Originally Posted by briancl
This reminds me of a conversation I had with my girlfriend a couple days ago. She tells me about a former coworker (graphic designer) who just started her new job at a new design firm.
Her: "Heather just told me that they use PC's at her new job, can you believe that?".
Her: "But how can they do that? How can they use PC's to do design work?"
Me: "About 6 or 7 years ago, due to market share and other drivers, all the major Apple-unique software worth using was ported over to the PC. Since then, Apple has started to change their focus to be just regular home users, not creative professionals."
Her: "But she has to work on a PC, that totally sucks"
Me: "Apple did a good job engraining in the creative pro's that they require a Mac to do their work, but really, its more cost effective to use PC's especially in the workplace where you need more functionality and managment. Hell, even Apple started to realize this and switched over to PC hardware."
Her: "Whatever, I hope I never have to use a PC"
Of course, she is not a graphic designer, she uses Microsoft Word and Firefox on her Mac... thats it. These conversations come up every month or so when they are having problems at her office. She works in a Mac only shop, and they have countless issues due to the lack of enterprise level software and hardware. It is really quite funny, the entire place is so dead set against PC; however, they are stuck in 1999 with their email/webmail and security and webservers and filesharing and collaboration and planning/scheduling and actually... everything since they must use only Mac hardware and software. But hey, it looks nice.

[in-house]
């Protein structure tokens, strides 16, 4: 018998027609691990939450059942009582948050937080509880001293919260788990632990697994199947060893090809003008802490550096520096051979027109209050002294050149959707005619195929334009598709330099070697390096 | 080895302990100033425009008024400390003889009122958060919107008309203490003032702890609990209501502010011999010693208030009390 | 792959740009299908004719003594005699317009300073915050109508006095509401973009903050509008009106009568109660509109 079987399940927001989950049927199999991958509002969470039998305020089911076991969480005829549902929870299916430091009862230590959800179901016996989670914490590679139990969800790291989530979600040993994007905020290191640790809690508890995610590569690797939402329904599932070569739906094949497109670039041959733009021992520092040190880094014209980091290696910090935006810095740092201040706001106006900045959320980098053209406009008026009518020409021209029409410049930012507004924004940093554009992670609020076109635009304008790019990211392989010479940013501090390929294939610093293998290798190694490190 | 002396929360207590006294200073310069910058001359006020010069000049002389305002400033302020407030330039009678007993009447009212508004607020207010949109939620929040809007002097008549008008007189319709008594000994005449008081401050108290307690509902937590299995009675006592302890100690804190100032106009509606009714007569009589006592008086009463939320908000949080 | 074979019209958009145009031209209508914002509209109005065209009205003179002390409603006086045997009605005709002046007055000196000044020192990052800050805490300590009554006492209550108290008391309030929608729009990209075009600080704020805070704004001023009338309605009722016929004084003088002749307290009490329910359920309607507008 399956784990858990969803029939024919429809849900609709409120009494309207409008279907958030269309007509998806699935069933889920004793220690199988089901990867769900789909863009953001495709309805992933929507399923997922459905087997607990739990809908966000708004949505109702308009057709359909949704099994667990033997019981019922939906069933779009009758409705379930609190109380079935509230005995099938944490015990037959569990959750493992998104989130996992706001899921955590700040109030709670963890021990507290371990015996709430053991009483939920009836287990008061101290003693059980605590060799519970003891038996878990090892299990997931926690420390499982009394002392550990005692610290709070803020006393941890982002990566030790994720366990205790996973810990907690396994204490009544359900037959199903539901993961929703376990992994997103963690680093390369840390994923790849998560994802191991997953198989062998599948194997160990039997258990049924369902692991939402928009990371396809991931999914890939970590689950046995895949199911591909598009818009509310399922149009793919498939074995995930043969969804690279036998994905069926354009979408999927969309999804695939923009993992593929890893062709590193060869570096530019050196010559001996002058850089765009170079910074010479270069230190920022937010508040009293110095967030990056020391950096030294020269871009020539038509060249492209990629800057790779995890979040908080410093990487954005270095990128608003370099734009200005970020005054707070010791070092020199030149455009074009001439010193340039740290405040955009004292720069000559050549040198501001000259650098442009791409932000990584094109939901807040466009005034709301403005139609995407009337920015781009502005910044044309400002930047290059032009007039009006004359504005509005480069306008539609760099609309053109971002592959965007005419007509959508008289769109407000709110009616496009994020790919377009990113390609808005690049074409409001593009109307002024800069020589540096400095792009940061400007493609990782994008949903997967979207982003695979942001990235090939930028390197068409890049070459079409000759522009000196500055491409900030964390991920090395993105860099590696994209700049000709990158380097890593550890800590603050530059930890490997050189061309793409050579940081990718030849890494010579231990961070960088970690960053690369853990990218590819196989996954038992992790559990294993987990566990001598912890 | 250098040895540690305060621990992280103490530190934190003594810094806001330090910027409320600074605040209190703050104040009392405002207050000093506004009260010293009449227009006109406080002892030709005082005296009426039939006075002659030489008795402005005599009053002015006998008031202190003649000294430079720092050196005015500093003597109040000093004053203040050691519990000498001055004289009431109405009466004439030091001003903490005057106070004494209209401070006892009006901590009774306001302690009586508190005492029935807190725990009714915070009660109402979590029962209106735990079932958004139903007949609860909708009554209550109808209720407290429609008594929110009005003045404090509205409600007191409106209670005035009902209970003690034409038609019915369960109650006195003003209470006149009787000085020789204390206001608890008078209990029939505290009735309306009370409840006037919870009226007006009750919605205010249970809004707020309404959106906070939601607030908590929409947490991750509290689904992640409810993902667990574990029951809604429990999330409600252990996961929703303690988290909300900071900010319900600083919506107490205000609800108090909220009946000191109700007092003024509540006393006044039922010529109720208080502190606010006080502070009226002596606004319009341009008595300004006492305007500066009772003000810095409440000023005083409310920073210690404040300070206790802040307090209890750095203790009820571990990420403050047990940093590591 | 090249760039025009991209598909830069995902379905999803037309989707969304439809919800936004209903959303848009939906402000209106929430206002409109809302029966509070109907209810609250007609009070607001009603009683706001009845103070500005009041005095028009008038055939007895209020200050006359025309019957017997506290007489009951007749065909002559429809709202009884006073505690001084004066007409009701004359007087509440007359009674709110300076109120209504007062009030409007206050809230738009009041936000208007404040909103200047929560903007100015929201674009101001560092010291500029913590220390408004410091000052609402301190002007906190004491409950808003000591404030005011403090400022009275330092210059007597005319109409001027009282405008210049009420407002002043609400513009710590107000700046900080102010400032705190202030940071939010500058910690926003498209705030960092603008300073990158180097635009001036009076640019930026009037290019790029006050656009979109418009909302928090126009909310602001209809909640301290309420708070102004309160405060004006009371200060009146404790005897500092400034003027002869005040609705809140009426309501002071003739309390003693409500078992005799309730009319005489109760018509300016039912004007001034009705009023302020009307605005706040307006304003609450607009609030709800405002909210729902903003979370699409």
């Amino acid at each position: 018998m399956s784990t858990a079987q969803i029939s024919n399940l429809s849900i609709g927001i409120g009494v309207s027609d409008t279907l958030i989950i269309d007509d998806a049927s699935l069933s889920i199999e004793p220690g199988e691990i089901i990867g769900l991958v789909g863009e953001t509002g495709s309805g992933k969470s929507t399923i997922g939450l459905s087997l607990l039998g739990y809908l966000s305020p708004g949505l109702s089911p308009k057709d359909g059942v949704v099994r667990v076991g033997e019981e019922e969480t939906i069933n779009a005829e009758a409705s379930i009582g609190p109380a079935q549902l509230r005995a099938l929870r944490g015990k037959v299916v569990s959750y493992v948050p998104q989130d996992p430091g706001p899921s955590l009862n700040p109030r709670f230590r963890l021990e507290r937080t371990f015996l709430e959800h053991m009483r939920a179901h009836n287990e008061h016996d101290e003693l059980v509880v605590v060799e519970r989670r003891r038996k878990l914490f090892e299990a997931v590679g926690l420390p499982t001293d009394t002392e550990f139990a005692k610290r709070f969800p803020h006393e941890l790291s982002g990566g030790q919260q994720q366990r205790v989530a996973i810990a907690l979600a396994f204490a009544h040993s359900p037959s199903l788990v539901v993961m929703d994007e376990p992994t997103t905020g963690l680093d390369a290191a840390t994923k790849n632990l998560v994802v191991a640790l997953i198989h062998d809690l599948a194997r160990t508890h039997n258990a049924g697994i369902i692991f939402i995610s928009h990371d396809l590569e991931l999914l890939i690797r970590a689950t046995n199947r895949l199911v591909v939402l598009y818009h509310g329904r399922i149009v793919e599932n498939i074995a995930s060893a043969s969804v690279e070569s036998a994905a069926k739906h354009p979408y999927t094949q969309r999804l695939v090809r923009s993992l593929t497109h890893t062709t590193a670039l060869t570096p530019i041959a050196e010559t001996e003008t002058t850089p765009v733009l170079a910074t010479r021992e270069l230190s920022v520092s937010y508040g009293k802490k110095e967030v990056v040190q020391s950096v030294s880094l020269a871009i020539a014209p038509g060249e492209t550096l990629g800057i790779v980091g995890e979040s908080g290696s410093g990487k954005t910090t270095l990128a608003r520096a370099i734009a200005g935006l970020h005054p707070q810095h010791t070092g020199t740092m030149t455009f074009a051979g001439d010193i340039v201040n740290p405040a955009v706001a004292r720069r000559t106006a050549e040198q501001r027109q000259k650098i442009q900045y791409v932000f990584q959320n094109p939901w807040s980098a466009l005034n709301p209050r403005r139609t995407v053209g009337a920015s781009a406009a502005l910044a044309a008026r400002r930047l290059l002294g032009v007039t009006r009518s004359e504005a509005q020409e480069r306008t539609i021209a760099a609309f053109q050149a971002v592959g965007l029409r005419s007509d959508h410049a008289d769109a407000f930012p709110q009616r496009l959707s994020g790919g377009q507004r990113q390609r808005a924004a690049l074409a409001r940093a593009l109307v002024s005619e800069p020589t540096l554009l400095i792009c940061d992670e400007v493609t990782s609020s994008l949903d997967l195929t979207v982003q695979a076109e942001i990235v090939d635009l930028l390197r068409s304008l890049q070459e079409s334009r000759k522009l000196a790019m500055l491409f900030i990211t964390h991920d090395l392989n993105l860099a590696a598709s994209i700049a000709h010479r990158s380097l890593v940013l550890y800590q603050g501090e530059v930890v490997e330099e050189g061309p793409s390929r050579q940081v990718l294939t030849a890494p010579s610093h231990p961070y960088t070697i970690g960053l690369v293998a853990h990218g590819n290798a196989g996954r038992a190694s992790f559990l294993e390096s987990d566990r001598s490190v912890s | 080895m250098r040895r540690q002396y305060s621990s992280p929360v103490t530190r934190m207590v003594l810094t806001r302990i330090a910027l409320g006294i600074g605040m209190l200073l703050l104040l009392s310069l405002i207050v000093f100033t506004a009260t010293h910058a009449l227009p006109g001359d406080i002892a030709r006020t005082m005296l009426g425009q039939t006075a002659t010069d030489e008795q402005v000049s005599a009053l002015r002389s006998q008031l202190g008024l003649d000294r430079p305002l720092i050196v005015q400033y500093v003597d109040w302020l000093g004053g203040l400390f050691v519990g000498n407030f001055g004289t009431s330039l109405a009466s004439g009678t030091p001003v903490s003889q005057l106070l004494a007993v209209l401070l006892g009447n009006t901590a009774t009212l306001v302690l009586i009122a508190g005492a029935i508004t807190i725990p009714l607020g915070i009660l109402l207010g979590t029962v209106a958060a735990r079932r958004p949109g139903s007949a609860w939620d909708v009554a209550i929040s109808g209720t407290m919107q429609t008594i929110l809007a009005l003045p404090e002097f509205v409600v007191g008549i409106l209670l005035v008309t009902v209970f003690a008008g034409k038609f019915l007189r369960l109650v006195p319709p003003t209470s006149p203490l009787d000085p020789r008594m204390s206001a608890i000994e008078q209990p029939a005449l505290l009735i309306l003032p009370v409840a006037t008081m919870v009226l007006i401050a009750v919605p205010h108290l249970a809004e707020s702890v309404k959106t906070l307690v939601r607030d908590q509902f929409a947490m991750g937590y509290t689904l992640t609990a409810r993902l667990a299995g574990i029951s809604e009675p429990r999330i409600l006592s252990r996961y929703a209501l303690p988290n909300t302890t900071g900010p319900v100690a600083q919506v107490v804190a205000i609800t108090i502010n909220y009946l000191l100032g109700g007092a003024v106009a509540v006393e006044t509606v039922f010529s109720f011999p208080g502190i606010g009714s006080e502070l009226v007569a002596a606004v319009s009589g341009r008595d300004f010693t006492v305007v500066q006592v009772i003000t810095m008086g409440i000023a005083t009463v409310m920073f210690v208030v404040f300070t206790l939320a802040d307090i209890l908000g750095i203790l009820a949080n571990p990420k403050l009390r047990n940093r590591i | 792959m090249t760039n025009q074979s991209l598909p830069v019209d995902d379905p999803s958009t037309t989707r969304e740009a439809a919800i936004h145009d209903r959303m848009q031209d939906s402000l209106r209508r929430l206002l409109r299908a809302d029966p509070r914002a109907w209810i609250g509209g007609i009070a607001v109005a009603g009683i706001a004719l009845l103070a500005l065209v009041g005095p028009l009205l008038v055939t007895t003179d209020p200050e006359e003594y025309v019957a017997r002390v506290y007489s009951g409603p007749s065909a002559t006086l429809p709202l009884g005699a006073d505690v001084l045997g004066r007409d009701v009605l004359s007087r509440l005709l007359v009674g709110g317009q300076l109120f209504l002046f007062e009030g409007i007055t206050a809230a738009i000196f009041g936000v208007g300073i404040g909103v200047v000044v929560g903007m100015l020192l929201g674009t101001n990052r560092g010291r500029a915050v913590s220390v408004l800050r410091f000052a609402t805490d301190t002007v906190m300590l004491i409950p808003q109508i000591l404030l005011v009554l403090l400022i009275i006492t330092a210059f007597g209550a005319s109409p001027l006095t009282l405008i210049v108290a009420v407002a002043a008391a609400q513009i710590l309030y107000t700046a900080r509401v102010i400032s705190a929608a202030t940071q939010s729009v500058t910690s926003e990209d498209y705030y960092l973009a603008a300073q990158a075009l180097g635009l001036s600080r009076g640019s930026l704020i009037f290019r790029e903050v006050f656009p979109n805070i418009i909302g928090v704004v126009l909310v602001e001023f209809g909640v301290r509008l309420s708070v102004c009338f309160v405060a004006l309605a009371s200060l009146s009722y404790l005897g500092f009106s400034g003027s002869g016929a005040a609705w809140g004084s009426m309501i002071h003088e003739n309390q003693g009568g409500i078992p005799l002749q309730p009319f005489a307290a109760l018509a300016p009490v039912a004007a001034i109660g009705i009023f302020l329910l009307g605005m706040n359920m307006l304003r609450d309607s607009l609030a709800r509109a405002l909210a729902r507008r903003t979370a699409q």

I must confess that I like Macs, and I'll probably buy one for me and another for her to replace her old Titanium, but never to be used in a business at the enterprise level.
Thankfully I've never in my life heard of a graphic design firm that uses PCs. Hopefully I won't end up in the same boat. All of the software I use for design is available on the PC, but Windows is horribly inconducive to the design environment. It is a hassle and an annoyance to work on a Windows machine to do graphic design, and the results have been vastly different for me: how it operates causes my work that comes off of the Mac much more artistic and design-y, and stuff that comes off the PC stale and word-documenty. Of course the difference to me is drastic, but the difference to someone else might just get a shrug.
Even though Mac has shifted their marketing focus to normal dudes and ladies looking for a solid compy, they still remain the only choice for serious creative pros.